“I really created the forum to provide a space for people who are interested in a plastic-free Montclair to connect, share ideas, opportunities and build community,” Macall said.
Clean Water Action also maintains a presence in the group, with members such as Toomey using the forum to keep residents informed and involved.

“A few people from the group have offered to volunteer with Clean Water Action’s ReThink Disposable program and help reach out to businesses,” said Toomey.

The MEC also wants weigh in from local retailers and consumers, in an effort “to see what our town wants,” said Landon. “And we want the community and citizens to weigh in on a state level.”

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Members of the MEC recently attended a spring roundtable discussion of the Essex County Environmental Commission, entitled “Breaking Free from Disposable Plastic” where they discussed how to get communities to make the shift toward reusable bags.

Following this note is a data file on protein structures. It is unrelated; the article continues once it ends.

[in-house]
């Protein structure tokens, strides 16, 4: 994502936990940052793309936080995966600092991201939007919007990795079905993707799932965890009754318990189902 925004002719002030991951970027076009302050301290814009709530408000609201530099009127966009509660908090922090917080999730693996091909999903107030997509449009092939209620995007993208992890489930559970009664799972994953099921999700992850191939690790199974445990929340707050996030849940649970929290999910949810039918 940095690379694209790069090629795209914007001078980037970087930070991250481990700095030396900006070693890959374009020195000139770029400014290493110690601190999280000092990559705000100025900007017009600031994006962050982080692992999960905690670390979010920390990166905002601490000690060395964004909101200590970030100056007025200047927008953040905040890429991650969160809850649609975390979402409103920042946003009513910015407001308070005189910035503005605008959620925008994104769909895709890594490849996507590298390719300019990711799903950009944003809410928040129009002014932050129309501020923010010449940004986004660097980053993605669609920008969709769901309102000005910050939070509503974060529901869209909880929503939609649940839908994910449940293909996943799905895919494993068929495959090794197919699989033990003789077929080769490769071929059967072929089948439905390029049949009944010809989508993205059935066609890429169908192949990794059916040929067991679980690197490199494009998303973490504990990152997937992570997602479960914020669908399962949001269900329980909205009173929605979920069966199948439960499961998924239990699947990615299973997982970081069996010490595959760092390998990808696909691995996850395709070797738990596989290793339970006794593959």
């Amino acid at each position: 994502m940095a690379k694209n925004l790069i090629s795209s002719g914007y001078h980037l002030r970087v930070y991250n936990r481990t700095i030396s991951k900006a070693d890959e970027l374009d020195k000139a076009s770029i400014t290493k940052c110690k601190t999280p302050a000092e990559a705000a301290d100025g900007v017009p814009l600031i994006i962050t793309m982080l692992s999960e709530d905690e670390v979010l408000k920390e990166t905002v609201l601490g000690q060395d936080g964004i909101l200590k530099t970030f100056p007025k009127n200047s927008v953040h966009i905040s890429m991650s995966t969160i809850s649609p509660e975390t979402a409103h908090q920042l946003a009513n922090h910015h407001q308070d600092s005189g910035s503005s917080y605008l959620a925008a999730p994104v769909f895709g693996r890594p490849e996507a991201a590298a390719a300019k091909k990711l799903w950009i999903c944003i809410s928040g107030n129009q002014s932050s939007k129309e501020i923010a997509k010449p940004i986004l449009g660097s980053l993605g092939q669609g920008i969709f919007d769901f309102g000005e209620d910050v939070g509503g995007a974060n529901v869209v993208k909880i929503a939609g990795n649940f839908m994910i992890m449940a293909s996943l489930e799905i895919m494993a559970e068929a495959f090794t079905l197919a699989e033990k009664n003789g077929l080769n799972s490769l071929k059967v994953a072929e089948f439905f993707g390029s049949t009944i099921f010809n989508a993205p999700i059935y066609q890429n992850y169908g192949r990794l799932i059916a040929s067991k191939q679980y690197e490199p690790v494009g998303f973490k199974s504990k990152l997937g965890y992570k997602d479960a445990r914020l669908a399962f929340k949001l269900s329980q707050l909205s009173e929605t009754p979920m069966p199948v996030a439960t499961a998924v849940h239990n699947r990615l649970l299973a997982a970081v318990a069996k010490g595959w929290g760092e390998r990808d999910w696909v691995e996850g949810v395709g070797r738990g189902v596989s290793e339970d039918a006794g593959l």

Landon estimated that about 50 percent of residents already have reusable bags in their cars. But getting people to regularly remember to use the bags is the tricky part. A helpful tip is to place the reusable shopping bags on the passenger seat when possible – where they’re more visible.

Often, said Landon, people store their bags in the back of the car and forget to bring them into stores with them. She also recommended that residents stock up on compact, foldable bags (such as the ChicoBag) that are lightweight, and can be easily stored in a purse or even a pocket.

“Citizens will need to bring their own bags, or be prepared to pay per bag,” said Landon. “It can be done. The state ordinance will just accelerate the adoption of this policy, and people and businesses will have to adapt.”

The formation of the plastics team is expected to be a topic of discussion at the next MEC meeting, held Wednesday, July 11.